Editorial

‘Bonn’ Voyage To Trump’s Climate Change ‘Hoax’ Theory

As the so-called Leader of the Free World, U.S. President, Donald Trump, certainly does not seem to mind the costly episodes of embarrassment he attracts. For a position that calls for a high premium of leadership and sound judgment, Trump is yet to realize that the position he holds is not reality television but reality and that he cannot afford to be a mere apprentice.

Among Trump’s latest bouts of embarrassment was the November 3 release of an exhaustive scientific report released by 13 federal agencies in the U.S. that speaks unambiguously about a global problem: human beings are the main cause of global temperature rise which has resulted in the planet experiencing its warmest period in history.

According to the report, average global temperatures have increased 1.8 degrees Fahrenheit over the past 115 years, resulting in record-shattering weather patterns and extreme temperatures. The report concluded that the long-term global warming trend is “unambiguous”, adding that there is “no convincing alternative explanation” that human beings alone are to blame for this phenomenon.

During last year’s elections campaign in the U.S., Trump repeatedly dismissed climate change as a “hoax” trumped up by competitors such as China to put the U.S. at an economic disadvantage. If elected, he promised back then, he would repeal legislation enacted during the Obama administration that sought to reduce the effects of climate change on the environment. True to his word, among his first orders of business as president was to declare that the U.S. would be pulling out of the Paris Agreement that came out of COP 21 in France in 2015.

With COP 23 now underway in Bonn, Germany, the latest report – which has since been downplayed by White House officials – puts the U.S. in an uncomfortable position. With 195 nations still endorsing the Paris Agreement, the U.S. is seen as the red herring to a global crisis for which many nations – rich and poor – are devoting energies, dollars and synergies towards reversing a calamitous trend that has seen protection of the environment taking a back seat to big business’s bottom-line.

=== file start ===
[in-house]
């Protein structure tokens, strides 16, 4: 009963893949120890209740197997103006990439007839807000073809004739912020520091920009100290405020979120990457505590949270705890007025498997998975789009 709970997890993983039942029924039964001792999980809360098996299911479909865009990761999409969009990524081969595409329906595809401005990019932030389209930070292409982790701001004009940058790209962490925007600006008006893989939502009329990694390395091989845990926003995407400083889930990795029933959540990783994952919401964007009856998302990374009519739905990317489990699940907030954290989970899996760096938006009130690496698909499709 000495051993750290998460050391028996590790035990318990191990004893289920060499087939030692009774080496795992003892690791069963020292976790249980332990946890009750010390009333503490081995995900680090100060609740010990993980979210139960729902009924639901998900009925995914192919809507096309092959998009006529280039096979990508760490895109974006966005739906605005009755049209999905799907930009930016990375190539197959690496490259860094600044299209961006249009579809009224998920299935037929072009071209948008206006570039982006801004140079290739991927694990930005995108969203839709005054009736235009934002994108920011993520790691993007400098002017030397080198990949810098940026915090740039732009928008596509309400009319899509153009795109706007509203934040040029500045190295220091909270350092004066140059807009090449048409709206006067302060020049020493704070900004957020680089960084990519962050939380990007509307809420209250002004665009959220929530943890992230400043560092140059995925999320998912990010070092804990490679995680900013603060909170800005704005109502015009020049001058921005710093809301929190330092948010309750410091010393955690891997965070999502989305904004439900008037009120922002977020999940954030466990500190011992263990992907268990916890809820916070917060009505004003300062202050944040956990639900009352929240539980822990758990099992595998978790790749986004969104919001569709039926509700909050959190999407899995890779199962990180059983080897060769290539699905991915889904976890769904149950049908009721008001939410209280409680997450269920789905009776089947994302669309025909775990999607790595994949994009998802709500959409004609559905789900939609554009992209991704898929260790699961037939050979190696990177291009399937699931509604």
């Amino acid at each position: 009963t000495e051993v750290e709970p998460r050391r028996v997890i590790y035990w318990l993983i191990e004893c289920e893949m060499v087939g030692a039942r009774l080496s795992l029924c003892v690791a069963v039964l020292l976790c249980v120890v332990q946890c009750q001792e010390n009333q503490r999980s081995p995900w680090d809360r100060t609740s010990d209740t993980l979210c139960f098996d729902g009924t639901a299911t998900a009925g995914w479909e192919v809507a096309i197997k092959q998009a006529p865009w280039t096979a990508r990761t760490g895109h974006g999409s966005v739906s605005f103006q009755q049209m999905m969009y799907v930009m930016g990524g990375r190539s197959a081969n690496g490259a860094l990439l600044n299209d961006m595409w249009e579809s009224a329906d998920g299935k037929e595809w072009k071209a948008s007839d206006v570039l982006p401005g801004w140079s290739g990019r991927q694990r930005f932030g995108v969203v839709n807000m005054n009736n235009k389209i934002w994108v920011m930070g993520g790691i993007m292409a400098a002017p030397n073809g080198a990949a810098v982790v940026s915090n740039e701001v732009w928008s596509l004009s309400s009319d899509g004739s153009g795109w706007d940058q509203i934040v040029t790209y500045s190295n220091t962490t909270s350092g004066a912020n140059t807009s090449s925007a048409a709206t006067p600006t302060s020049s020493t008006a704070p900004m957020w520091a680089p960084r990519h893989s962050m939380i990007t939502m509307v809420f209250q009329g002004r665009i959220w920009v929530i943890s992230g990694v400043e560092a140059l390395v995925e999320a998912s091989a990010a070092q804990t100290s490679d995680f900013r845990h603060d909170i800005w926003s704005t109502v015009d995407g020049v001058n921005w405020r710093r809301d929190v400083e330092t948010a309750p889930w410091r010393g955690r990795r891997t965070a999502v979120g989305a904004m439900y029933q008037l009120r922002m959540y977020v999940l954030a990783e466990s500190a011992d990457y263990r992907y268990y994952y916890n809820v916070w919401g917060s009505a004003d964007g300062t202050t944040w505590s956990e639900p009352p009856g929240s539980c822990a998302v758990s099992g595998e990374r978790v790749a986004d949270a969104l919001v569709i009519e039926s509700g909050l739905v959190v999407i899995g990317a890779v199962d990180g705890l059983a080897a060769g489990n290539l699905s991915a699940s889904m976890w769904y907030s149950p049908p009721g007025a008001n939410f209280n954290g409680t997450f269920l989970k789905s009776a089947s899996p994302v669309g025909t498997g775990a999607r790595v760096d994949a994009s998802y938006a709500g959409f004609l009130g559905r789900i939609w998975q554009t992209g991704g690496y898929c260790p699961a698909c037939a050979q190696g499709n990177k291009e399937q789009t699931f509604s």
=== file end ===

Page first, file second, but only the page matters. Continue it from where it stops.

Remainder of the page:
The report, known as the National Climate Assessment, is mandated by Congress to be undertaken every four years, and could not have come at a better time, though, as the Trump administration gets a baptism by scientific fire at home mere days before officials head off to Bonn to face down science and those willing to do whatever it takes to cool Planet Earth. But, true to form, sometimes even words at home seem strange, let alone foreign words and jeers. Take, for example, the U.S. Environmental Protection Agency (EPA) deleting all references to climate change from its website. Further, the EPA has also barred its scientists from presenting any scientific reports on climate change – even as the consensus proves that climate change does exist.

Trump’s intransigence, to say the least, is not uncharacteristic, though. A cursory look at how he (mis)handled the situation in Puerto Rico after Hurricane Maria swept through that U.S. territory some weeks ago proves that there is no convincing someone who does not believe in the science of things – not even from American scientists.

For small island developing states (SIDS) such as Saint Lucia and others in the Caribbean, climate change remains a clear and present danger. Thanks to regional bodies like the Caribbean Community Climate Change Centre (CCCCC), OECS Commission and other regional organizations, the region’s call for recognition that its vulnerability remains high is finally gaining momentum.
More importantly, Saint Lucia’s climate change czar, Dr. James Fletcher, among others, continue to be advocates for keeping the awareness about climate change alive – even as Trump would have preferred that damning National Climate Assessment dead.

Stan Bishop is the current Editor at The Voice Publishing co. Stan Bishop began his career in journalism in March 2008 writing freelance for The VOICE newspaper for six weeks before being hired as a part-time journalist there when one of the company’s journalists was overseas on assignment.

Although he was initially told that the job would last only two weeks, he was able to demonstrate such high quality work that the company offered him a permanent job before that fortnight was over. Read full bio…

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